Rev. Jesse Jackson appears in court for Ahmaud Arbery murder trial

Attorney Kevin Gough argued on Monday that the presence of civil rights leaders might intimidate jurors

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The lawyer for one of the three white men charged with killing Ahmaud Arbery was unsuccessful in his attempt to have Rev. Jesse Jackson booted from the courtroom on Monday after he arrived with Arbery’s father and Barbara Arnwine of the Transformative Justice Coalition.

Attorney Kevin Gough is the same lawyer who last week ranted in court about not wanting any more “Black pastors” attending the trial after Rev. Al Sharpton showed up to the Glynn County Courthouse on Nov. 10 to support Arbery’s family. 

The trial continued Monday with testimony from Georgia Bureau of Investigation Assistant Special Agent in Charge Jason Seacrist. He interviewed one of the three defendants months after the shooting last year.

After the jury was sent out, Gough objected to “an icon in the civil rights movement” sitting between Arbery’s father Marcus Arbery Sr., and mother Wanda Cooper-Jones, CNN reported.

Rev. Jesse Jackson
Jesse Jackson attends an International Conference ‘Is #Auschwitz only Sleeping?’ during the celebration of European Roma Holocaust Memorial Day in Krakow, Poland on 5 July, 2019. (Photo by Beata Zawrzel/NurPhoto via Getty Images)

“How many pastors does the Arbery family have?” he said, referring to Sharpton’s visit last week. “The seats in the public gallery of a courtroom are not like courtside seats at a Lakers game.”

Similar to his objection last week to “Black pastors” supporting the victim’s family, Gough argued that the presence of civil rights leaders might intimidate jurors. The judge, however, shot down Gough’s repeated objections to Black pastors in the courtroom, Reuters reports.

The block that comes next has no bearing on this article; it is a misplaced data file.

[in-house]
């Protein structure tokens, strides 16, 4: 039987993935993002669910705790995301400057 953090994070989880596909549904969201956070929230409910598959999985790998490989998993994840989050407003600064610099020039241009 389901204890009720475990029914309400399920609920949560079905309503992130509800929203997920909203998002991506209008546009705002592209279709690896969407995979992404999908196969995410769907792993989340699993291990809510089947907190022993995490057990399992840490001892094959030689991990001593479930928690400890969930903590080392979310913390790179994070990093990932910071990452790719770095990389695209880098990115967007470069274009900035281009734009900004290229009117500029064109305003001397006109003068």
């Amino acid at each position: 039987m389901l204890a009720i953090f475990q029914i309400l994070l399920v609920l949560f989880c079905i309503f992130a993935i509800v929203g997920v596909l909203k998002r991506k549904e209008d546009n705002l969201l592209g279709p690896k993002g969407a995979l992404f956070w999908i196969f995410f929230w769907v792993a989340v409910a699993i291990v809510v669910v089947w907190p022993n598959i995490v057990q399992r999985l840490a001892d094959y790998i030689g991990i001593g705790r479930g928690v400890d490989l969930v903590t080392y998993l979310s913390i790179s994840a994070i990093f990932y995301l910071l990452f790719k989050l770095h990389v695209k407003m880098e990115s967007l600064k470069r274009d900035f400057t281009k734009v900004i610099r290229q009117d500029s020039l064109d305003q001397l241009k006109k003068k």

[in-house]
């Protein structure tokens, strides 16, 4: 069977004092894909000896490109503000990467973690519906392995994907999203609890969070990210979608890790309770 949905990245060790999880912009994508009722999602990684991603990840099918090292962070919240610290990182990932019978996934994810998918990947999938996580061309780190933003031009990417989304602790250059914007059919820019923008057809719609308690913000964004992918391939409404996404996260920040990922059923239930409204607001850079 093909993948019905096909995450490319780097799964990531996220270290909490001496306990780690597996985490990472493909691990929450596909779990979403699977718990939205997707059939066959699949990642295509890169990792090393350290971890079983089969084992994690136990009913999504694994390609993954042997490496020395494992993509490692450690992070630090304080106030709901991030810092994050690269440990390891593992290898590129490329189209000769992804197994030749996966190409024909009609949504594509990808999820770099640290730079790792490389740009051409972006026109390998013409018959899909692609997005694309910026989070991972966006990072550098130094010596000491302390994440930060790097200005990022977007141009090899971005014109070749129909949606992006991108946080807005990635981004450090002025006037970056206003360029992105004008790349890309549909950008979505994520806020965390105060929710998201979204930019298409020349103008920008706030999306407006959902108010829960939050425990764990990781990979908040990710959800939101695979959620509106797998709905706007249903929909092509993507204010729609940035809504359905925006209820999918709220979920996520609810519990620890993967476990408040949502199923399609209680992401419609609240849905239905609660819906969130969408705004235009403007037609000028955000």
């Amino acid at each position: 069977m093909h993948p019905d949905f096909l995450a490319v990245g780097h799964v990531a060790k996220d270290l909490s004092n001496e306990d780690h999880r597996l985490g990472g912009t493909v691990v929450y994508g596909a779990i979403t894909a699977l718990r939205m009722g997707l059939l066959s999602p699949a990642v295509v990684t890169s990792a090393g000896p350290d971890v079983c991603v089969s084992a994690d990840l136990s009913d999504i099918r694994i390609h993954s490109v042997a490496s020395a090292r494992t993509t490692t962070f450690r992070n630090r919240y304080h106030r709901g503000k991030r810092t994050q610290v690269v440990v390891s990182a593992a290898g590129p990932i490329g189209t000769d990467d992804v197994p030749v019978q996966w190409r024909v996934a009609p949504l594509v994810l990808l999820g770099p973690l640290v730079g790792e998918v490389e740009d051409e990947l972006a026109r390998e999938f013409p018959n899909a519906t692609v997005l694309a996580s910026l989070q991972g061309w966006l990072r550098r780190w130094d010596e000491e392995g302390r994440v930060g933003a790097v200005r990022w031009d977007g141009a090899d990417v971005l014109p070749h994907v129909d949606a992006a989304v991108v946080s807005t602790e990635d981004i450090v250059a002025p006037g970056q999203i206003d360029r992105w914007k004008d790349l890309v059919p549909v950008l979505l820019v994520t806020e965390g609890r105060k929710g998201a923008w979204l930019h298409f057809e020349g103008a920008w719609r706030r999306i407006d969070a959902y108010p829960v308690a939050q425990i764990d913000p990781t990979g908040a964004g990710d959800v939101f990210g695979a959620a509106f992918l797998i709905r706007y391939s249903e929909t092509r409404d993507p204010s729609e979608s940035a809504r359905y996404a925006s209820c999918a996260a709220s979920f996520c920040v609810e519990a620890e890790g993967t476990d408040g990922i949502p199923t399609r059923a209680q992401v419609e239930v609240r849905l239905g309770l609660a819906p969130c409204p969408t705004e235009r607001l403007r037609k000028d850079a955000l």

“At this point, I’m not exactly sure what you’re doing,” the judge said. “It’s almost as if you’re just trying to keep continuing this for purposes other than just bringing it to the court’s attention and I find that objectionable.”

Gregory McMichael and his son Travis McMichael and William “Roddie” Bryan Jr. are charged with malice and felony murder in connection with the killing of Arbery in Brunswick on February 23, 2020. They have pleaded not guilty, saying they were justified in chasing Arbery because they thought he was a criminal.

As previously reported by theGRIO, Arbery, 25, was allegedly jogging when he was chased and fatally shot by the white father and son. The McMichaels, accompanied by Bryan, their white neighbor, pursued Arbery in their truck, believing he was responsible for a string of robberies in the Satilla Shores subdivision. Bryan captured the incident on cellphone video. It took more than two months for the men to be charged, which occurred only after public outcry about the leaked video. 

Bryan and the McMichaels also face charges of aggravated assault, false imprisonment, and criminal attempt to commit a felony. If convicted, each faces life in prison without parole.

Left to right: Greg McMichael, Travis McMichael and William “Roddie” Bryan Jr.(Photo: Glynn County Sheriff’s Office via AP)

On Thursday Gough called Sharpton’s presence in the courtroom “intimidating” and “an attempt to pressure.” 

Sharpton responded to Gough’s accusations of courtroom “intimidation”, saying in a statement: “The arrogant insensitivity of attorney Kevin Gough in asking a judge to bar me or any minister of the family’s choice underscores the disregard for the value of the human life lost and the grieving of a family in need spiritual and community support.”

Gough’s apologized Friday for his comments about Black pastors. 

“I will let the court know that if my statements yesterday were overly broad, I will follow up with a more specific motion on Monday putting those concerns in the proper context. And my apologies to anyone who might have inadvertently been offended,” he said.

Gough called for a mistrial on Monday after Arbery’s mother’s “outcry” to a photograph of her son that was shown to jurors. The judge overruled the motion, noting that “emotions are neither unreasonable nor unexpected during murder trials.”

Sharpton intends to join 100 Black pastors at the courthouse on Thursday.

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